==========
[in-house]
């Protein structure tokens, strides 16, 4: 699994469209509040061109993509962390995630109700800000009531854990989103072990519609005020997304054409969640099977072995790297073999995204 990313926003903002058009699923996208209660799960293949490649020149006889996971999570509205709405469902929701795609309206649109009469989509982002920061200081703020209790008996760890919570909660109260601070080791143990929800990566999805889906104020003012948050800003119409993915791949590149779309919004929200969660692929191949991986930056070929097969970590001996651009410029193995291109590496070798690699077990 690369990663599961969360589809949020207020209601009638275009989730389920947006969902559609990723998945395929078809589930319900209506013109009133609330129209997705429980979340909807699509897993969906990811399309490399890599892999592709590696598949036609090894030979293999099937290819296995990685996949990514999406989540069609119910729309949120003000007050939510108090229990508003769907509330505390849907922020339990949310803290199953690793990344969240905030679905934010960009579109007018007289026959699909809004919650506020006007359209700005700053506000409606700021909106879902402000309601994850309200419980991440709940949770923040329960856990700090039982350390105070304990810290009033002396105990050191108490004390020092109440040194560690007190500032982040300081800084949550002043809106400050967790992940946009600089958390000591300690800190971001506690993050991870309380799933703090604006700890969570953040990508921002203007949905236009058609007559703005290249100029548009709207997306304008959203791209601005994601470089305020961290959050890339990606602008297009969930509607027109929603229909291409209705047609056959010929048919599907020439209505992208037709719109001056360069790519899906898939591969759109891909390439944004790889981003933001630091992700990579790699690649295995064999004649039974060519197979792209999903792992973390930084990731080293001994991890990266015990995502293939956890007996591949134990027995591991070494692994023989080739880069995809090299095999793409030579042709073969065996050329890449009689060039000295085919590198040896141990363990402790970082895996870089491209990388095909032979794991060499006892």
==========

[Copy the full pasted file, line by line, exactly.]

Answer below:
[in-house]
């Protein structure tokens, strides 16, 4: 699994469209509040061109993509962390995630109700800000009531854990989103072990519609005020997304054409969640099977072995790297073999995204 990313926003903002058009699923996208209660799960293949490649020149006889996971999570509205709405469902929701795609309206649109009469989509982002920061200081703020209790008996760890919570909660109260601070080791143990929800990566999805889906104020003012948050800003119409993915791949590149779309919004929200969660692929191949991986930056070929097969970590001996651009410029193995291109590496070798690699077990 690369990663599961969360589809949020207020209601009638275009989730389920947006969902559609990723998945395929078809589930319900209506013109009133609330129209997705429980979340909807699509897993969906990811399309490399890599892999592709590696598949036609090894030979293999099937290819296995990685996949990514999406989540069609119910729309949120003000007050939510108090229990508003769907509330505390849907922020339990949310803290199953690793990344969240905030679905934010960009579109007018007289026959699909809004919650506020006007359209700005700053506000409606700021909106879902402000309601994850309200419980991440709940949770923040329960856990700090039982350390105070304990810290009033002396105990050191108490004390020092109440040194560690007190500032982040300081800084949550002043809106400050967790992940946009600089958390000591300690800190971001506690993050991870309380799933703090604006700890969570953040990508921002203007949905236009058609007559703005290249100029548009709207997306304008959203791209601005994601470089305020961290959050890339990606602008297009969930509607027109929603229909291409209705047609056959010929048919599907020439209505992208037709719109001056360069790519899906898939591969759109891909390439944004790889981003933001630091992700990579790699690649295995064999004649039974060519197979792209999903792992973390930084990731080293001994991890990266015990995502293939956890007996591949134990027995591991070494692994023989080739880069995809090299095999793409030579042709073969065996050329890449009689060039000295085919590198040896141990363990402790970082895996870089491209990388095909032979794991060499006892």